The role of estrogens in prostate cancer is controversial and is also challenged by the present results. Despite the traditional use of estrogens for the treatment of prostate cancer, it is now known that estrogens can also induce neoplastic transformation in the prostate (Ho, 2004). In addition, 17β-estradiol directly activates BK channels by binding to the β1-regulatory subunit, as shown in vascular smooth muscle cells (Valverde et al., 1999). The present data provide evidence that 17β-estradiol stimulates growth of prostate cells through activation of BK channels. This growth stimulation by 17β-estradiol was pronounced in BPH-1 and LNCaP, but was absent in PC-3 cells. Missing activation of BK and lack of stimulation of cell proliferation by 17β-estradiol in PC-3 cells suggests that BK channels operate at maximal activity in these cells owing to overexpression driven by amplification. Interestingly, it has recently been shown that a proliferative effect of 17β-estradiol in the breast cancer cell line MCF-7 is also mediated by BK channels independently of estrogen receptor (Coiret et al., 2005). PC-3 and BPH-1 are known to express estrogen receptor alpha and beta, whereas LNCaP only expresses the estrogen receptor beta (Lau et al., 2000). Thus, 17β-estradiol might stimulate growth of BPH-1 and LNCaP by binding to the estrogen receptors. Alternatively, one could hypothesize that the growth effect of 17β-estradiol in LNCaP is due to altered ligand binding of the mutated androgen receptor (Veldscholte et al., 1992). However, the prevention of the growth stimulation of estradiol by IBTX suggests that the BK channel activity plays a central role in this growth stimulation. This is also in accordance with the previously shown direct activation of BK channels by 17β-estradiol (Valverde et al., 1999). Taken together, activation of BK channel might be a major target of 17β-estradiol in prostate cancer in the absence of KCNMA1 amplification and overexpression. However, it is likely that BK channels are modulated by a complex network of different molecules and molecular pathways (O’Malley and Harvey, 2004; Olsen et al., 2005).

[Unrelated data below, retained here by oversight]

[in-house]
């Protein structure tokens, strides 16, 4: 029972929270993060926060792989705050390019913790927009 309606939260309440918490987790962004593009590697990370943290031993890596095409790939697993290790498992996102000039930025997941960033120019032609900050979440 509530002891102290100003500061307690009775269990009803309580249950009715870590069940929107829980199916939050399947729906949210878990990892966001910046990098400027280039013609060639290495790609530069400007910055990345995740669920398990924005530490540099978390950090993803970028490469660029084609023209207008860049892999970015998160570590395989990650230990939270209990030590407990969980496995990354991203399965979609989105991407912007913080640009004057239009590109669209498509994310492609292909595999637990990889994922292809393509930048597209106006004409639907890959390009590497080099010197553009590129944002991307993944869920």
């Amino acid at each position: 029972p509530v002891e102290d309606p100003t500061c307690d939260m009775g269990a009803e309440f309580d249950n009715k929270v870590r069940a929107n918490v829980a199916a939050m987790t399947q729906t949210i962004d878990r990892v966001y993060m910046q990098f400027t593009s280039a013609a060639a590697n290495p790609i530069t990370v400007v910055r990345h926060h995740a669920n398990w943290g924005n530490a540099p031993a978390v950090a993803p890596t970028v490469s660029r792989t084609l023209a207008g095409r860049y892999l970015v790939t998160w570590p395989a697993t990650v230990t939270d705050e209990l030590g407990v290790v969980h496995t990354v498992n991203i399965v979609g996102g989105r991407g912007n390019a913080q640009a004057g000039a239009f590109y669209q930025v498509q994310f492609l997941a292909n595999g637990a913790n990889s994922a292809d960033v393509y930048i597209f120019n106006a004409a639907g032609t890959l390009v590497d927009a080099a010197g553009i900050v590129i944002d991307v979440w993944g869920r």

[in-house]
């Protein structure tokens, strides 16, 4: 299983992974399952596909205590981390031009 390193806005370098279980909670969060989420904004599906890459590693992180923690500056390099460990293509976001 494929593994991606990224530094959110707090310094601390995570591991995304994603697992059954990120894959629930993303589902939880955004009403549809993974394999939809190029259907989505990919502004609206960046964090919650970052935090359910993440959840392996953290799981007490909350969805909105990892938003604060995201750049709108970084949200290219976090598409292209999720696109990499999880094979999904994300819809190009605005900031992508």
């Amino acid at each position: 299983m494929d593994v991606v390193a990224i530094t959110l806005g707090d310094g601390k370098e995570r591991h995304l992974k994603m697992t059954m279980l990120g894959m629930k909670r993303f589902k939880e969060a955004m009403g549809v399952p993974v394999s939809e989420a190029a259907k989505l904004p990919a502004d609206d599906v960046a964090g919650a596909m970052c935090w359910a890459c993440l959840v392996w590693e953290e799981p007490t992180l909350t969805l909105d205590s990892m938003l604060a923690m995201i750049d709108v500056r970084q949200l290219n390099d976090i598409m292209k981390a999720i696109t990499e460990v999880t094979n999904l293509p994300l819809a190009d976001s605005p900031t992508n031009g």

There is increasing evidence that gene amplification leads to growth advantage of tumor cells, as a set of multiple genes rather than a single gene is overexpressed (Reiter et al., 2000; Kauraniemi et al., 2001). Along this line the urokinase-type plasminogen activator gene (uPA; syn. PLAU) has previously been suggested as amplification target at 10q22 in human prostate cancer (Helenius et al., 2001; Helenius et al., 2006). As expected, PLAU amplification preferentially occurred in advanced prostate cancer at a similar prevalence as amplification of KCNMA1 in our study. Prosaposin (PSAP) at 10q22, which has growth- and invasion-promoting activities, is another gene that has recently been found to be amplified in PC-3 and a few prostate cancer xenografts and lymph node metastases by single nucleotide polymorphism array and quantitative real-time PCR analysis (Koochekpour et al., 2005). Notably, PLAU stimulates Ca2+-activated K+ channels in the human promyelocytic cell line U937 (Christow et al., 1999), suggesting synergistic effects of co-amplification of KCNMA1 and PLAU. This challenges new promising studies on the interaction between KCNMA1 and other genes within the amplified chromosomal region at 10q22.